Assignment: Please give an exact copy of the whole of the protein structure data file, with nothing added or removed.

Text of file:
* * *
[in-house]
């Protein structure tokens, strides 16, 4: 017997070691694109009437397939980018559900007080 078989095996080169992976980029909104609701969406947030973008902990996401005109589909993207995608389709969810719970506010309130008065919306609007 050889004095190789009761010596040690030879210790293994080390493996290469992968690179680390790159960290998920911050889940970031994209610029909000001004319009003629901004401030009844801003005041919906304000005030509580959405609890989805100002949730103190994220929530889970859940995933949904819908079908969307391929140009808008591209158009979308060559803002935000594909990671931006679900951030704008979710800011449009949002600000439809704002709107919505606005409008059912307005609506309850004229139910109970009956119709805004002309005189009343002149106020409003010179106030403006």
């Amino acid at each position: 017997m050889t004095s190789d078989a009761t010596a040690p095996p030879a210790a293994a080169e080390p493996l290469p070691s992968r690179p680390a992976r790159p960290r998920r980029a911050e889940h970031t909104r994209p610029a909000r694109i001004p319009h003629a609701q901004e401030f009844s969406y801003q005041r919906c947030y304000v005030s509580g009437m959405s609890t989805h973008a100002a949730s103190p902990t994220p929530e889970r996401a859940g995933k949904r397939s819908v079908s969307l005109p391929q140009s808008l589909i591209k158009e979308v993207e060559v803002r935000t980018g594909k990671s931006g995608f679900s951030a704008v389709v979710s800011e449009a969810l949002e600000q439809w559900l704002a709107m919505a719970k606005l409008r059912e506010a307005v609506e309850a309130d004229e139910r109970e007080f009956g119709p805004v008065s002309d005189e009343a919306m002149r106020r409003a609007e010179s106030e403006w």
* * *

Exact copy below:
[in-house]
């Protein structure tokens, strides 16, 4: 017997070691694109009437397939980018559900007080 078989095996080169992976980029909104609701969406947030973008902990996401005109589909993207995608389709969810719970506010309130008065919306609007 050889004095190789009761010596040690030879210790293994080390493996290469992968690179680390790159960290998920911050889940970031994209610029909000001004319009003629901004401030009844801003005041919906304000005030509580959405609890989805100002949730103190994220929530889970859940995933949904819908079908969307391929140009808008591209158009979308060559803002935000594909990671931006679900951030704008979710800011449009949002600000439809704002709107919505606005409008059912307005609506309850004229139910109970009956119709805004002309005189009343002149106020409003010179106030403006």
């Amino acid at each position: 017997m050889t004095s190789d078989a009761t010596a040690p095996p030879a210790a293994a080169e080390p493996l290469p070691s992968r690179p680390a992976r790159p960290r998920r980029a911050e889940h970031t909104r994209p610029a909000r694109i001004p319009h003629a609701q901004e401030f009844s969406y801003q005041r919906c947030y304000v005030s509580g009437m959405s609890t989805h973008a100002a949730s103190p902990t994220p929530e889970r996401a859940g995933k949904r397939s819908v079908s969307l005109p391929q140009s808008l589909i591209k158009e979308v993207e060559v803002r935000t980018g594909k990671s931006g995608f679900s951030a704008v389709v979710s800011e449009a969810l949002e600000q439809w559900l704002a709107m919505a719970k606005l409008r059912e506010a307005v609506e309850a309130d004229e139910r109970e007080f009956g119709p805004v008065s002309d005189e009343a919306m002149r106020r409003a609007e010179s106030e403006w």